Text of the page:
Boko Haram and Bill Maher Are Both Wrong

May 23

thHuffington Post

Recently a friend commented that even if the Muslim community engaged in a thousand interfaith dialogues, the headline that a Nigerian Muslim extremist group, Boko Haram, has abducted school girls threatening to sell them as slaves is enough to overshadow efforts at building bridges of understanding. Groups like Al Qaeda and Boko Haram claim to operate in the name of Islam while clearly being irreverent to its spirit and core values. On closer examination, much of the violence in the name of Islam is less motivated by faith and more so by poverty and desperation.

As smart and witty as Bill Maher is, he has a blind spot about religion in general and Islam in particular. On his recent ‘Real Time‘ show on HBO, Bill Maher asserted that extremism among Muslims is not limited to “a few bad apples.” Many Muslims are indeed committing gut wrenching violence in the name of Islam – from beheadings to suicide bombings. But Muslims are hardly alone. According to the U.S. Department of State, the Ugandan Lord’s Resistance Army (LRA) is one of “Africa’s oldest, most violent, and persistent armed groups.” UNICEF estimates that at least 66,000 children have been abducted by the LRA, which wants to create a state based on the biblical Ten Commandments. In Burma, Human Rights Watch cites, “Buddhist mobs attacked Muslim communities …. At least 44 people were killed and 1,400 mostly Muslim-owned businesses and houses were destroyed.”

To prove his point, Maher trotted out the example of Ayann Hirsi Ali who suffered genital mutilation in her native Somalia. He went on to note, “which almost all women do in [Somalia] and many other Muslim countries.” Female genital mutilation (FGM) is a scourge in many parts of Africa and the Middle East. However, its practice cuts across religious boundaries. For example, in the Christian majority nation of Eritrea, 89 percent of women between the ages of 15 and 49 have experienced FGM. In Ethiopia, another Christian majority nation, 74 percent women have suffered from FGM. And yet FGM is almost unheard of in many Muslim countries.

Boko Haram translates as “Western education is forbidden” and yet education was a top priority for Prophet Muhammad. There are well over 40 sayings attributed to Prophet Muhammad exhorting the seeking of knowledge. Among the most succinct are,

“To acquire knowledge is binding upon all Muslims, whether male or female”


“Acquire knowledge and impart it to the people.”

The only stipulation was that knowledge be beneficial. In one of the famous hadith (traditions) of Prophet Muhammad he is reported to have said,

“God, His angels and all those in Heavens and on Earth, even ants in their hills and fish in the water, call down blessings on those who instruct others in beneficial knowledge.”

It is common for Muslim moms to remind children to recite the following Quranic prayer before any school exam,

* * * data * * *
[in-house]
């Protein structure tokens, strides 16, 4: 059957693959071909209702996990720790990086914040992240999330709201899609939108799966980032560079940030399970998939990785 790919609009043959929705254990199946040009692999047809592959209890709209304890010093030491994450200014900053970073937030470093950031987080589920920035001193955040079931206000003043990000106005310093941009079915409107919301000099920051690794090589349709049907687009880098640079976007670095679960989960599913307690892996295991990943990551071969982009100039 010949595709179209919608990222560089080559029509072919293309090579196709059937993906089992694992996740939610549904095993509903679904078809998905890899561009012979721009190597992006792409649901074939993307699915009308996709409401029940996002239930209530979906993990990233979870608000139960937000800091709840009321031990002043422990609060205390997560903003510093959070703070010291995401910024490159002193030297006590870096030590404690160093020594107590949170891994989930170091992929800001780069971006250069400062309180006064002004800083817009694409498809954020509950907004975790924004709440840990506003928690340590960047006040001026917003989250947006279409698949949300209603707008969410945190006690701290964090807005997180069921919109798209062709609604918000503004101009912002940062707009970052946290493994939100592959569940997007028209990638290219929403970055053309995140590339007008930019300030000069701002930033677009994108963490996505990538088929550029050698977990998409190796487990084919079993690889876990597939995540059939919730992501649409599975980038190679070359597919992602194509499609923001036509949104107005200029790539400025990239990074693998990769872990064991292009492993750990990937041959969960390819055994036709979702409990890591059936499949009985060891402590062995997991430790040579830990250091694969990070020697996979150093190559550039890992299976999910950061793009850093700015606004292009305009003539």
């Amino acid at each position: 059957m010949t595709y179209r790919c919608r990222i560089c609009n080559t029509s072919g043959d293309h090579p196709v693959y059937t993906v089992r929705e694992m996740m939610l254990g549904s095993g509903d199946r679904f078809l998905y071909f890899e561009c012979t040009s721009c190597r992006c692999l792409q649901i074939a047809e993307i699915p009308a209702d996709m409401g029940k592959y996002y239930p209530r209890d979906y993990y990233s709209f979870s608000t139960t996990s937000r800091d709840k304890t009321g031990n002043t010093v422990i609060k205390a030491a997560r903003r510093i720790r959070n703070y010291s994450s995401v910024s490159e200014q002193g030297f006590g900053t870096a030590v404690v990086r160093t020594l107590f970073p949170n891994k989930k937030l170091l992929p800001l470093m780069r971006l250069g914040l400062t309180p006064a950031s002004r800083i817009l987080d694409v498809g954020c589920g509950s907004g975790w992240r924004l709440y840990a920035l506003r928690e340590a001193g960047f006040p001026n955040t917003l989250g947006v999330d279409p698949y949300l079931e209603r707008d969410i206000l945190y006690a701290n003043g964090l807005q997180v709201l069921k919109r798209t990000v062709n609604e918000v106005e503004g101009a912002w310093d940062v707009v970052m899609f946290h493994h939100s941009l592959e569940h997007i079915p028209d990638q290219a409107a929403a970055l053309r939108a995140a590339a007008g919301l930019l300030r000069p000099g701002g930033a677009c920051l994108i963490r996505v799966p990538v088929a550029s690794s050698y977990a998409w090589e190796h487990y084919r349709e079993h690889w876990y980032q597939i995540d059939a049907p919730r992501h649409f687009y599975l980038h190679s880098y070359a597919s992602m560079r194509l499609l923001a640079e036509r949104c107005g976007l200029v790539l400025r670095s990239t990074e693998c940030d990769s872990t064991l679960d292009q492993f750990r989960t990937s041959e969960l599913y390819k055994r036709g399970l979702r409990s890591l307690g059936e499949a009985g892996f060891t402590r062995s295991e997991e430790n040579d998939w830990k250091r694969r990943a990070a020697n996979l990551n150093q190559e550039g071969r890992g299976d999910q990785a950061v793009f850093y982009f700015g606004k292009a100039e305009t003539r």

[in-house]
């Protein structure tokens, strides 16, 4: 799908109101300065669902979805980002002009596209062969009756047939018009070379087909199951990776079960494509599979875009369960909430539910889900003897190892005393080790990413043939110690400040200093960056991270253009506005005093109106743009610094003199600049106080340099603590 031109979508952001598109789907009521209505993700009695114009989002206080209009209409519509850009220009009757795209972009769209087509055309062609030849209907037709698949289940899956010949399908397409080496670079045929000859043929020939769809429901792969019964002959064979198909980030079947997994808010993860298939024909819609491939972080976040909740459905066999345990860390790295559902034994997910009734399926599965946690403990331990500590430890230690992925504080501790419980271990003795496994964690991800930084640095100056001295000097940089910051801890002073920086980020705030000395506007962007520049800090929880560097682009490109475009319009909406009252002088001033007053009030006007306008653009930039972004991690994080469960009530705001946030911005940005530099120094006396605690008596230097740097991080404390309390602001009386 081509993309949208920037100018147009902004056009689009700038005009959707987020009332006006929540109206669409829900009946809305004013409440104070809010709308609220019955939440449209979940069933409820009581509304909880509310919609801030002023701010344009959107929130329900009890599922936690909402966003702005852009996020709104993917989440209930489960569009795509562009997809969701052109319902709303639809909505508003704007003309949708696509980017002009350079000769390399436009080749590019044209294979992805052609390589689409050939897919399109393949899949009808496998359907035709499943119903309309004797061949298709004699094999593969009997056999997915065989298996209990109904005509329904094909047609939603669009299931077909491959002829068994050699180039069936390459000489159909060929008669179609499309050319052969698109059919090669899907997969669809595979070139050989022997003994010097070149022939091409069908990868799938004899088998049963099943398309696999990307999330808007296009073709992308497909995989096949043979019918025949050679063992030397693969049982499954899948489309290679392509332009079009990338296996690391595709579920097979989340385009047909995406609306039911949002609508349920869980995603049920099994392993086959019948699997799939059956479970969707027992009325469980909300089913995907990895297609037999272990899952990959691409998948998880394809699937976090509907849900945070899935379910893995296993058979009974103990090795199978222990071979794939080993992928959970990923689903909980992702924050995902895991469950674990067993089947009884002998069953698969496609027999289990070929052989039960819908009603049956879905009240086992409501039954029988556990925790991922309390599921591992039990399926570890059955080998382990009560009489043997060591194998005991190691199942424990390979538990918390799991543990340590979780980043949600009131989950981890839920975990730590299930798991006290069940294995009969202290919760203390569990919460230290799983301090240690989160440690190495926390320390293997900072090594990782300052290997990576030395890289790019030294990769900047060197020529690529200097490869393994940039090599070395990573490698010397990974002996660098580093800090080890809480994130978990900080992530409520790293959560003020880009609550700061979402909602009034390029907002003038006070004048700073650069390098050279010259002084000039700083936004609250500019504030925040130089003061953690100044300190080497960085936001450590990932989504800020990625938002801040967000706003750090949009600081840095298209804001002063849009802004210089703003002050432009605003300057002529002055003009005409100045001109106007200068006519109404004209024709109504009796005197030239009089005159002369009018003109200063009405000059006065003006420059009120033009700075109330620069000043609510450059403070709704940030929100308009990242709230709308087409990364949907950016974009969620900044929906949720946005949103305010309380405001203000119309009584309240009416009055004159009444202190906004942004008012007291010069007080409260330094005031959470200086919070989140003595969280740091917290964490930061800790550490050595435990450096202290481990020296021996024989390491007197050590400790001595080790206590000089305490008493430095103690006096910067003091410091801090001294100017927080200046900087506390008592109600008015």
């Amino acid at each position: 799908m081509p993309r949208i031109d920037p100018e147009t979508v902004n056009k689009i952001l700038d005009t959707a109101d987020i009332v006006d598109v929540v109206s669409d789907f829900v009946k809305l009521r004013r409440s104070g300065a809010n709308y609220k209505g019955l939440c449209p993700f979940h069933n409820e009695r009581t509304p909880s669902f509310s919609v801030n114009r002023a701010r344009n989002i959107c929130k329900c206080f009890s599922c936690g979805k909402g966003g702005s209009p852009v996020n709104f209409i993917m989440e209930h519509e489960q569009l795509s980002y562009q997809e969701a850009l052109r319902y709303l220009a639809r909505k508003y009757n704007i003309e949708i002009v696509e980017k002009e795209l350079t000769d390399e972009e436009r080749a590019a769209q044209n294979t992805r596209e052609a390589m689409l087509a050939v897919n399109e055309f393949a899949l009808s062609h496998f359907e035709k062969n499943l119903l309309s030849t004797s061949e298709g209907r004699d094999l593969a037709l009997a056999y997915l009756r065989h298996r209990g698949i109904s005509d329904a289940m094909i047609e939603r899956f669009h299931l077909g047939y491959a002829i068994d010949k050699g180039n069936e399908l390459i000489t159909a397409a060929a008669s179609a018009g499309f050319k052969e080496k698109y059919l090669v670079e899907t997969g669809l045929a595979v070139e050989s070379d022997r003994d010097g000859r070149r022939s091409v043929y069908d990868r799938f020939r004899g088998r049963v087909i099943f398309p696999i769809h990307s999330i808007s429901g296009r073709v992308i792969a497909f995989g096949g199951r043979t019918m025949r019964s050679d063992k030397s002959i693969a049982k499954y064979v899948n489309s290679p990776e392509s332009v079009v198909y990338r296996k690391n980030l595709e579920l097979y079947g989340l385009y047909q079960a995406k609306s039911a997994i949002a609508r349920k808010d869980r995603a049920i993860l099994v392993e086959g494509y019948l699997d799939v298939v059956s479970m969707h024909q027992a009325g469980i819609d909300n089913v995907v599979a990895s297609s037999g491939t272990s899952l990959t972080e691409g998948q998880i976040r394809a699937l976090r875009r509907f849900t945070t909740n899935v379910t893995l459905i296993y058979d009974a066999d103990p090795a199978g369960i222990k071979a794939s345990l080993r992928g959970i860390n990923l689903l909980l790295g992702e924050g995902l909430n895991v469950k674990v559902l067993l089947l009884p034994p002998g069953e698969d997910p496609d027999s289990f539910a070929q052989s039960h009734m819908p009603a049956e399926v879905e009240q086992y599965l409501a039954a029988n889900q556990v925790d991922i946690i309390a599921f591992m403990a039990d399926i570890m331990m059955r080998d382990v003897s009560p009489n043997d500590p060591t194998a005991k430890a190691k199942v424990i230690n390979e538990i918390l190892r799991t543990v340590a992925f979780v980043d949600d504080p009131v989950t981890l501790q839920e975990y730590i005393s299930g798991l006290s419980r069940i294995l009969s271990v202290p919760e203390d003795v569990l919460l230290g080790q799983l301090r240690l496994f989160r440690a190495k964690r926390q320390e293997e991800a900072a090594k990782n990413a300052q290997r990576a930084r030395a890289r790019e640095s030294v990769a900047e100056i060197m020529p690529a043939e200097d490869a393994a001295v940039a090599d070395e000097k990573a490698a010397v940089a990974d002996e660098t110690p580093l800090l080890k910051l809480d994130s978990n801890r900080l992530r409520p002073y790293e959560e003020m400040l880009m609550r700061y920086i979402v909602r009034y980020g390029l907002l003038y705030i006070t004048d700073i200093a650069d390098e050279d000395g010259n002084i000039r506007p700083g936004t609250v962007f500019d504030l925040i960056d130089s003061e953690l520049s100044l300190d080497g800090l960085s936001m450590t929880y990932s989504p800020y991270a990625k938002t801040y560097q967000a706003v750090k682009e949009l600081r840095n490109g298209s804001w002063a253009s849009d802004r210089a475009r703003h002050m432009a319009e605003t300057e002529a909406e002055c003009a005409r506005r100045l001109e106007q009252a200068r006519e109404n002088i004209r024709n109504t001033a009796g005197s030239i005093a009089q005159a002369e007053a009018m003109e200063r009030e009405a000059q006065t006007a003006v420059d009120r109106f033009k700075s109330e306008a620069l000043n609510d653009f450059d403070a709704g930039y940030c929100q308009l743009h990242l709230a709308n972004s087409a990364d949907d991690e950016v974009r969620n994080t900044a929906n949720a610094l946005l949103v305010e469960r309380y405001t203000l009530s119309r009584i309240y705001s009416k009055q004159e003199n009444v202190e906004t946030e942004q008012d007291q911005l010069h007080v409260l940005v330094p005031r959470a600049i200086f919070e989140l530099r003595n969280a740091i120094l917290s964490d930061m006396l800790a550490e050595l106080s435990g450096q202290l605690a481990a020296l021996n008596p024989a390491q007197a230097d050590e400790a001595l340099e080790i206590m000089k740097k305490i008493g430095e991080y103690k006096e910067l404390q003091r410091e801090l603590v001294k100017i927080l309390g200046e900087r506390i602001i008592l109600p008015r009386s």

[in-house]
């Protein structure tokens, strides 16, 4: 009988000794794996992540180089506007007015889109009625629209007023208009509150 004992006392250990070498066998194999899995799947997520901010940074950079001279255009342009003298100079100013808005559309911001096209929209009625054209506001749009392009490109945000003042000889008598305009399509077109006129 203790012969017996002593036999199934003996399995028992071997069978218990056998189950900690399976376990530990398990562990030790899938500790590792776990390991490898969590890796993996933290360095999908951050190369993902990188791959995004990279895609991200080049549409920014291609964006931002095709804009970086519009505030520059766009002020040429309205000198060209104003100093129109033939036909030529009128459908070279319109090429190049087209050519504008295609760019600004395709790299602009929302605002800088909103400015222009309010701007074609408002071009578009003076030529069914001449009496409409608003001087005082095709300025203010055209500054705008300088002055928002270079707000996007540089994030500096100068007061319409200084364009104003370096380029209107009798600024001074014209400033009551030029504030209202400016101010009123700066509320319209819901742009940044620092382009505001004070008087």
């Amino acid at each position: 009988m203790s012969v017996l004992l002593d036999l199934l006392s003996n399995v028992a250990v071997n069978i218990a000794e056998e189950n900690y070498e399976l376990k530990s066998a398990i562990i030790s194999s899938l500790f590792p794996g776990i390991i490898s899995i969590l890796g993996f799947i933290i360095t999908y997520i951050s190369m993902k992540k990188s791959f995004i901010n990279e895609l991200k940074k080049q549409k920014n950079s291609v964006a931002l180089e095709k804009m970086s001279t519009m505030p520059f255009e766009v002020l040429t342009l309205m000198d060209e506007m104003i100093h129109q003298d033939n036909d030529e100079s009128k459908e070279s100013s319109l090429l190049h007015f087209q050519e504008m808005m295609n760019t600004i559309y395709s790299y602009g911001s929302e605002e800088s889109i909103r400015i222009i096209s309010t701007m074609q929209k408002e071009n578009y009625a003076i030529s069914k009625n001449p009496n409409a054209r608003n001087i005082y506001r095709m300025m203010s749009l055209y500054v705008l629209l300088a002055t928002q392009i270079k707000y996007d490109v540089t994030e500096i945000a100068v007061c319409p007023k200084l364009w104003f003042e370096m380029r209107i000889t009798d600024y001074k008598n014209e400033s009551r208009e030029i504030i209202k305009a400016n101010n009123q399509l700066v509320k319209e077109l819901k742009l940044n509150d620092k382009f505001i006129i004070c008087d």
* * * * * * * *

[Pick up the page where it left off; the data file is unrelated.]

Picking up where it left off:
“Rabbi zidni ilma” meaning “O my Lord! Increase me in knowledge” (20:114)

Neither in the Quran nor in Prophetic sayings has the Arabic word for knowledge “ilm” any qualifier that knowledge be Eastern or Western, religious or secular.

In the maelstrom over Maher and Boko Haram something is remiss. Muslims majority societies are generally lagging behind the rest of the world in education, gender equity and social justice. The 2013 Global Gender Gap Report shows wide disparity in Muslim majority countries between men and women across for key areas of health, education, economics and politics. No Muslim majority country cracks the top ten in gender equity while at the bottom end, 9 out of 10 countries are Muslim majority. The Human Development Index, a composite of education, life expectancy and income, shows Muslim majority countries as lagging behind with not a single Muslim majority country ranking in the top 25 while the majority in the bottom 25 being Muslim majority.

Bill Maher has plenty of reasons to be critical of Muslims. However, by focusing on Islam, a faith that comforts and motivates hundreds of millions of people to do the right thing, he is alienating the very people whose efforts will be critical in eradicating the root causes that create such monsters as Boko Haram and al-Qaeda. Critics of Maher will also need to focus on confronting the retrograde preachers, the strident Islamists and the incompetent secularists whose actions or lack thereof underpin the rise of extremism. Maher is wrong. But he is not the problem. If Muslim societies lead the world in education, freedom and social justice, we will not have to deal with the scourge of Boko Haram or feel slighted by the incoherent rants of Maher. To use the clearly un-Islamic behavior of Boko Haram as a ploy to attack Islam is despicable. But it pales in comparison to the abuse of Islam’s sacred texts the extremists have engaged in to justify their nihilism.